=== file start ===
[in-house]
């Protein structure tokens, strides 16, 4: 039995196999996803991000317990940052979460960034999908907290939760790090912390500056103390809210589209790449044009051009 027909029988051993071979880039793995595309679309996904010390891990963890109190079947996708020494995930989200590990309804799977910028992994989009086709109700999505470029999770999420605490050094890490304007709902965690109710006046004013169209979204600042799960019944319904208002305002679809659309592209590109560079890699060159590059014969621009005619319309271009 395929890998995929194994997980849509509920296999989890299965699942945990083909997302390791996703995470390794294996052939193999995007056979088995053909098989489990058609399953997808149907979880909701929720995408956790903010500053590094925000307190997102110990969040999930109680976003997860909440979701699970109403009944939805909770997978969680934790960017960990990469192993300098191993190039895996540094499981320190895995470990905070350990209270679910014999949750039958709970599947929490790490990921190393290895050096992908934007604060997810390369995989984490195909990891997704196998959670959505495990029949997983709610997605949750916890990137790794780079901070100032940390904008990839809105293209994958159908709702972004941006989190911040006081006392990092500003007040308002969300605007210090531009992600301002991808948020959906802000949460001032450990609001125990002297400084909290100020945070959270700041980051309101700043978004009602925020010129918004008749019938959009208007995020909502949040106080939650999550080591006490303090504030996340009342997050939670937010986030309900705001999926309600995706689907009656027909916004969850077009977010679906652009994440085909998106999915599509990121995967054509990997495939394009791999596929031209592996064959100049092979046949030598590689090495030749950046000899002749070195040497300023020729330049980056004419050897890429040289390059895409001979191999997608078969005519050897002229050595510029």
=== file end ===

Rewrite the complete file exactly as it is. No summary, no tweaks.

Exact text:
[in-house]
């Protein structure tokens, strides 16, 4: 039995196999996803991000317990940052979460960034999908907290939760790090912390500056103390809210589209790449044009051009 027909029988051993071979880039793995595309679309996904010390891990963890109190079947996708020494995930989200590990309804799977910028992994989009086709109700999505470029999770999420605490050094890490304007709902965690109710006046004013169209979204600042799960019944319904208002305002679809659309592209590109560079890699060159590059014969621009005619319309271009 395929890998995929194994997980849509509920296999989890299965699942945990083909997302390791996703995470390794294996052939193999995007056979088995053909098989489990058609399953997808149907979880909701929720995408956790903010500053590094925000307190997102110990969040999930109680976003997860909440979701699970109403009944939805909770997978969680934790960017960990990469192993300098191993190039895996540094499981320190895995470990905070350990209270679910014999949750039958709970599947929490790490990921190393290895050096992908934007604060997810390369995989984490195909990891997704196998959670959505495990029949997983709610997605949750916890990137790794780079901070100032940390904008990839809105293209994958159908709702972004941006989190911040006081006392990092500003007040308002969300605007210090531009992600301002991808948020959906802000949460001032450990609001125990002297400084909290100020945070959270700041980051309101700043978004009602925020010129918004008749019938959009208007995020909502949040106080939650999550080591006490303090504030996340009342997050939670937010986030309900705001999926309600995706689907009656027909916004969850077009977010679906652009994440085909998106999915599509990121995967054509990997495939394009791999596929031209592996064959100049092979046949030598590689090495030749950046000899002749070195040497300023020729330049980056004419050897890429040289390059895409001979191999997608078969005519050897002229050595510029």